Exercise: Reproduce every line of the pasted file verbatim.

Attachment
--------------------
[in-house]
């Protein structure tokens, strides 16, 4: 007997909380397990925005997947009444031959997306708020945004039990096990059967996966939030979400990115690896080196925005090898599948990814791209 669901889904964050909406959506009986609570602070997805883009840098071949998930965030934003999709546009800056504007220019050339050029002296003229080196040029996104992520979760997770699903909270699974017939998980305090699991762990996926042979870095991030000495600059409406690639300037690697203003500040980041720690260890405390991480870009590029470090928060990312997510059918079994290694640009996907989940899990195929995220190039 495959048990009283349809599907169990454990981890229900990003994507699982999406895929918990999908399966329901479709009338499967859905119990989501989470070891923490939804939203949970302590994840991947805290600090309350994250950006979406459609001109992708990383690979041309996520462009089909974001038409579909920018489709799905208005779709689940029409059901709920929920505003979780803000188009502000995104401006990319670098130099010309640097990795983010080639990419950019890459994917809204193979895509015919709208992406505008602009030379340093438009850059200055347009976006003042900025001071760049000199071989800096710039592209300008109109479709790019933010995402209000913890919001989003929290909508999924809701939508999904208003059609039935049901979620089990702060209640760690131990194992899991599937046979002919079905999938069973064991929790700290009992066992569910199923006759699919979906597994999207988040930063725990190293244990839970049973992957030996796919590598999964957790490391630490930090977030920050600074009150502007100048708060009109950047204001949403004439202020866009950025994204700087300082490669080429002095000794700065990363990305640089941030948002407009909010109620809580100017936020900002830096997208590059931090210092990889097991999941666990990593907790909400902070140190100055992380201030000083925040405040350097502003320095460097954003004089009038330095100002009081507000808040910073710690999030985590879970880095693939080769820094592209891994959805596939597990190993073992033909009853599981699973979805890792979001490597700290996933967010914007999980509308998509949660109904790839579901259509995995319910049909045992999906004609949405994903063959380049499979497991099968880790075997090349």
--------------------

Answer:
[in-house]
């Protein structure tokens, strides 16, 4: 007997909380397990925005997947009444031959997306708020945004039990096990059967996966939030979400990115690896080196925005090898599948990814791209 669901889904964050909406959506009986609570602070997805883009840098071949998930965030934003999709546009800056504007220019050339050029002296003229080196040029996104992520979760997770699903909270699974017939998980305090699991762990996926042979870095991030000495600059409406690639300037690697203003500040980041720690260890405390991480870009590029470090928060990312997510059918079994290694640009996907989940899990195929995220190039 495959048990009283349809599907169990454990981890229900990003994507699982999406895929918990999908399966329901479709009338499967859905119990989501989470070891923490939804939203949970302590994840991947805290600090309350994250950006979406459609001109992708990383690979041309996520462009089909974001038409579909920018489709799905208005779709689940029409059901709920929920505003979780803000188009502000995104401006990319670098130099010309640097990795983010080639990419950019890459994917809204193979895509015919709208992406505008602009030379340093438009850059200055347009976006003042900025001071760049000199071989800096710039592209300008109109479709790019933010995402209000913890919001989003929290909508999924809701939508999904208003059609039935049901979620089990702060209640760690131990194992899991599937046979002919079905999938069973064991929790700290009992066992569910199923006759699919979906597994999207988040930063725990190293244990839970049973992957030996796919590598999964957790490391630490930090977030920050600074009150502007100048708060009109950047204001949403004439202020866009950025994204700087300082490669080429002095000794700065990363990305640089941030948002407009909010109620809580100017936020900002830096997208590059931090210092990889097991999941666990990593907790909400902070140190100055992380201030000083925040405040350097502003320095460097954003004089009038330095100002009081507000808040910073710690999030985590879970880095693939080769820094592209891994959805596939597990190993073992033909009853599981699973979805890792979001490597700290996933967010914007999980509308998509949660109904790839579901259509995995319910049909045992999906004609949405994903063959380049499979497991099968880790075997090349």